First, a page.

Chemo resumed yesterday. We (the doctors and I) are trying to get my new treatment regimen (new meds on top of old meds) smoothed out. The vacation, be it the high altitudes or the wear and tear of travel, impacted some of that process in less than wonderful ways and I spent a lot of time on the phone with my personal physician.

It has been raining raining raining here. We have been in and out of rain since Thursday evening of last week. The tomatoes started ripening while we were gone, so we came home to a flood of red. I picked them in some of that rain.

And those are just the headlines, folks.

I will not even begin to write about the vacation until next week. The minimalist packing (room for improvement there), the budget (we did run over the $1000 goal but came in under the $1500 limit), the sights, the impressions: all of that has to wait until later. 

Judy Garland clicked her ruby slippers three times and said "there's no place like home." I know just how she felt.

Saturday, August 13, 2016

Inch One Hundred Thirty: Road Trip

We are coming back home tonight after over two weeks on the road.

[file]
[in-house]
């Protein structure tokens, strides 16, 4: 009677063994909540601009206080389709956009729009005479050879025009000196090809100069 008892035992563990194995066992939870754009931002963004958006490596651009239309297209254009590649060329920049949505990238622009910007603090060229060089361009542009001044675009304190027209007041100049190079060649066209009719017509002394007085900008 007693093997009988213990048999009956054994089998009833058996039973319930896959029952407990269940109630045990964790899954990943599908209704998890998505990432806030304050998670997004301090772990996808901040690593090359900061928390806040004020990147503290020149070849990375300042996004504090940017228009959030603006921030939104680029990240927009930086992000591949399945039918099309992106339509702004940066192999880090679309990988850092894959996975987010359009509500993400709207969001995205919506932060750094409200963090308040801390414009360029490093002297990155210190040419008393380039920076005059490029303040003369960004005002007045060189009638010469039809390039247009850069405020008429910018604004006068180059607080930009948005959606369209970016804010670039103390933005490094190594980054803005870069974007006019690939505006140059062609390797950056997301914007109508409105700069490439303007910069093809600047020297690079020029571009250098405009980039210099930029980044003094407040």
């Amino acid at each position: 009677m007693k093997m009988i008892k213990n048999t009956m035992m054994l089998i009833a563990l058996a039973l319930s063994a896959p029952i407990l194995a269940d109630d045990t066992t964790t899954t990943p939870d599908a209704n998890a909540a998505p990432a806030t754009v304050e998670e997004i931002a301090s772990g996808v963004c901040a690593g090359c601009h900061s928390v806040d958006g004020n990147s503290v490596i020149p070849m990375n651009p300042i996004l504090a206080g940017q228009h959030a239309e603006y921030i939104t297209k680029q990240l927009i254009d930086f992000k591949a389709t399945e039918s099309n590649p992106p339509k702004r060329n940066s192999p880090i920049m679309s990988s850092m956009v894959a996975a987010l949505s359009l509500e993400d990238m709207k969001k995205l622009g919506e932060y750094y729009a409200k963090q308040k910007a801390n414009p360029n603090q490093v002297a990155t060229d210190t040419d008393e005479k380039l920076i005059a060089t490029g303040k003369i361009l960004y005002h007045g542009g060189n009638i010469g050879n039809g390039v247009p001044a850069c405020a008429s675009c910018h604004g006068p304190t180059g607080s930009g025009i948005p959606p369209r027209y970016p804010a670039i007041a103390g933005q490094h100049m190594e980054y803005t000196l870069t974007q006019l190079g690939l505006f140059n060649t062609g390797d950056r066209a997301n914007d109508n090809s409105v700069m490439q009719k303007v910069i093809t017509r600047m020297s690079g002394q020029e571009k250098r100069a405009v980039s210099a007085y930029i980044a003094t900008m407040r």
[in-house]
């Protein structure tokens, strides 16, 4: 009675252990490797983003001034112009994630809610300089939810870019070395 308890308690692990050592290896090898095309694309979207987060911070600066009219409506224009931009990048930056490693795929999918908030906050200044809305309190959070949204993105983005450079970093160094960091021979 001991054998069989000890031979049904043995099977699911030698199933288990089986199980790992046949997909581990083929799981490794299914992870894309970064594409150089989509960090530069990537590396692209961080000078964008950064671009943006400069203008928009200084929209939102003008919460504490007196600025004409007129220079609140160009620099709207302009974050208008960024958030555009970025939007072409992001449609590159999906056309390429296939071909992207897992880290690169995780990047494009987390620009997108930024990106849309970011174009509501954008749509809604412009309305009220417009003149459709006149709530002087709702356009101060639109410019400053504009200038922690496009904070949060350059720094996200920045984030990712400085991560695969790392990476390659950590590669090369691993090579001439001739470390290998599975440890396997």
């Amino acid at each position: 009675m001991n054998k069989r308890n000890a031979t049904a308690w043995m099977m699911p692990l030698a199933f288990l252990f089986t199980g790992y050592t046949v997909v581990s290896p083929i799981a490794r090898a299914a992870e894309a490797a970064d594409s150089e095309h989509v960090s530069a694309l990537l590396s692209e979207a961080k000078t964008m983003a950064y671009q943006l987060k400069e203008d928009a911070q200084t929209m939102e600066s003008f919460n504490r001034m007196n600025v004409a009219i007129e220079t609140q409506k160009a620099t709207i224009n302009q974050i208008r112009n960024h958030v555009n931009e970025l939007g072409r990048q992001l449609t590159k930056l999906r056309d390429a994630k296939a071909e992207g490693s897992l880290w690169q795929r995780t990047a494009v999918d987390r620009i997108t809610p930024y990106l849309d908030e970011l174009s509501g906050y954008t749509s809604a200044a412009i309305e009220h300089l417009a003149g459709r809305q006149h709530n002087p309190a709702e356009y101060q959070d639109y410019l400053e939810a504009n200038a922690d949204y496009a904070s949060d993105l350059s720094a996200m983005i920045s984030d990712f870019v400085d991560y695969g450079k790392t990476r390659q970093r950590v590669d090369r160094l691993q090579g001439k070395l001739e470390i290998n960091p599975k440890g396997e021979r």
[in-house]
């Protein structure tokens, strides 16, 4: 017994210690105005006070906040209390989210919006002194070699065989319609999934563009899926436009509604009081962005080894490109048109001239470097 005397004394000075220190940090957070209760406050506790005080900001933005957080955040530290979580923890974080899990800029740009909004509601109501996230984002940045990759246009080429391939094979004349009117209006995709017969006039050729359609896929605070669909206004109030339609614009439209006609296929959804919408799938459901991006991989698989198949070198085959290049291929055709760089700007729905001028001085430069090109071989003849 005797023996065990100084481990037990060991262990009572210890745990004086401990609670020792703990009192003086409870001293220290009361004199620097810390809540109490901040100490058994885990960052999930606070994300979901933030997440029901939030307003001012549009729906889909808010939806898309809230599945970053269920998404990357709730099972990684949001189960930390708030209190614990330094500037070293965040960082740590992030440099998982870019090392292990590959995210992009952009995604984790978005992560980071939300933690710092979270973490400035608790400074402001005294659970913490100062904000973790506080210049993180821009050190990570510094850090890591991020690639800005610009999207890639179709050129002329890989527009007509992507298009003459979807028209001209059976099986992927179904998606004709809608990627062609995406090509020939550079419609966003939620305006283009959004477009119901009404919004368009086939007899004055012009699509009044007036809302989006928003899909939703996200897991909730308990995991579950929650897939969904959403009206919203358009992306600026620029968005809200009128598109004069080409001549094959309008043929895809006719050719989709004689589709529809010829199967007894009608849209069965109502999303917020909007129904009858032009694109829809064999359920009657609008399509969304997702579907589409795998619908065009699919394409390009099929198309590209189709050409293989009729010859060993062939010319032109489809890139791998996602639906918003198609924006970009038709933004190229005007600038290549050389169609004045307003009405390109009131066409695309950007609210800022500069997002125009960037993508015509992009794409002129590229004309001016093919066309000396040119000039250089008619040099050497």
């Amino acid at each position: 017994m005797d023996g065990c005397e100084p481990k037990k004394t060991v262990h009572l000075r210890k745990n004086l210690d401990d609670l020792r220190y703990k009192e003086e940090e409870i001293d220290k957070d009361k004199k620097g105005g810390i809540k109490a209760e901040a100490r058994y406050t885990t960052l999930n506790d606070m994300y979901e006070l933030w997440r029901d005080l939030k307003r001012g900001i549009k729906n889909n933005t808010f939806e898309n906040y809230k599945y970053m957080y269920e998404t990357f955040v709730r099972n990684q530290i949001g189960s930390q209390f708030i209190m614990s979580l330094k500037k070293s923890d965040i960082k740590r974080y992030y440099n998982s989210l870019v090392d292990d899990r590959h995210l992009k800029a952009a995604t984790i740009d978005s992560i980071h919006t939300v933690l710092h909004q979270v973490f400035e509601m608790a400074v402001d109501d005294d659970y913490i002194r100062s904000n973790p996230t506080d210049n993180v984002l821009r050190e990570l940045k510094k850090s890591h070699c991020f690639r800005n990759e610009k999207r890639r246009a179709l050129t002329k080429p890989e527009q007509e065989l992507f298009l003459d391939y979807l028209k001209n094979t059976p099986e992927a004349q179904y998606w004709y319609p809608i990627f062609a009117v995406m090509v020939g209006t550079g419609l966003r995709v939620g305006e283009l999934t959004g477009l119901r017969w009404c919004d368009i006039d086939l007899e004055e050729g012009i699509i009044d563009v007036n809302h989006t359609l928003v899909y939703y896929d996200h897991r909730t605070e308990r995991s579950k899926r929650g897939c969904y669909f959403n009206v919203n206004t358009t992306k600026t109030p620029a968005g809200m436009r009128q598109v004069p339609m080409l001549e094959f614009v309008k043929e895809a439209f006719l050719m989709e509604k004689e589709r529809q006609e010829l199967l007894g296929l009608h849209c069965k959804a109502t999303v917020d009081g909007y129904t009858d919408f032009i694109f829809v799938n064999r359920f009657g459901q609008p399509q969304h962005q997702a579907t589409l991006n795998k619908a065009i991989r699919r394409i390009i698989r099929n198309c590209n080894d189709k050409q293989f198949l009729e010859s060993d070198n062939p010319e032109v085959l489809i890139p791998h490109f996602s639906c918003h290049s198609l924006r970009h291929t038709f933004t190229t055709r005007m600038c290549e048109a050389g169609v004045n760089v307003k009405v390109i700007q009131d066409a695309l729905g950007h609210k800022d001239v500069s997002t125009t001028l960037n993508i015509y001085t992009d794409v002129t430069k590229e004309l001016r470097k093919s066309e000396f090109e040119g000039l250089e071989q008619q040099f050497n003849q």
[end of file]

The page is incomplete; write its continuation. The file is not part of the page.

Remember my post about minimalist packing when I went to Seattle and Portland earlier this summer? Minimalist packing turned out to be a brilliant (and successful) idea.

Well, this trip has combined minimalist packing and minimalist camping (to cut the cost of the trip).  We hope we have done it for under $1000 (subject to one footnote).

Just so you all know, I am writing this post BEFORE we head out, and scheduling it to run just as we return. So all of this is speculative: the camping, the cost, the endurance. But I did spend a fruitful morning the Saturday before we left making camping reservations from here to there and back again.

Once I get unpacked and some laundry done, I will write about what the last two weeks held in store for both of us.

Thursday, August 4, 2016

Inch One Hundred Twenty-Nine: End of an Era

The Buick is dead.

The Buick is undeniably and reliably dead.

The Buick is not only merely dead, but really most sincerely dead.

Several weeks ago, after months of a brake warning light being on, the brake lines, which were original (1997), finally gave up the ghost. Yes, I was driving at the time. I was able to coast into and through an intersection, then turn up a small street and come to a safe rolling stop. Warren and I waited for the tow truck, then followed the Buick to my mechanic's shop.

My mechanic is swamped this summer, so it took another three weeks before he and his crew could get the Buick up in the air and look at it. I had already been forewarned by the office staff that I was looking at a major bill.

With 19 years on the car, major terminal rust throughout the body, and a whole host of problems just waiting to bloom, "major bill" meant to me "get ready to give it up."

At the beginning of the fourth week, my mechanic called. Dave and I have done business together for many years, and I appreciate that he wanted to break the news to me gently.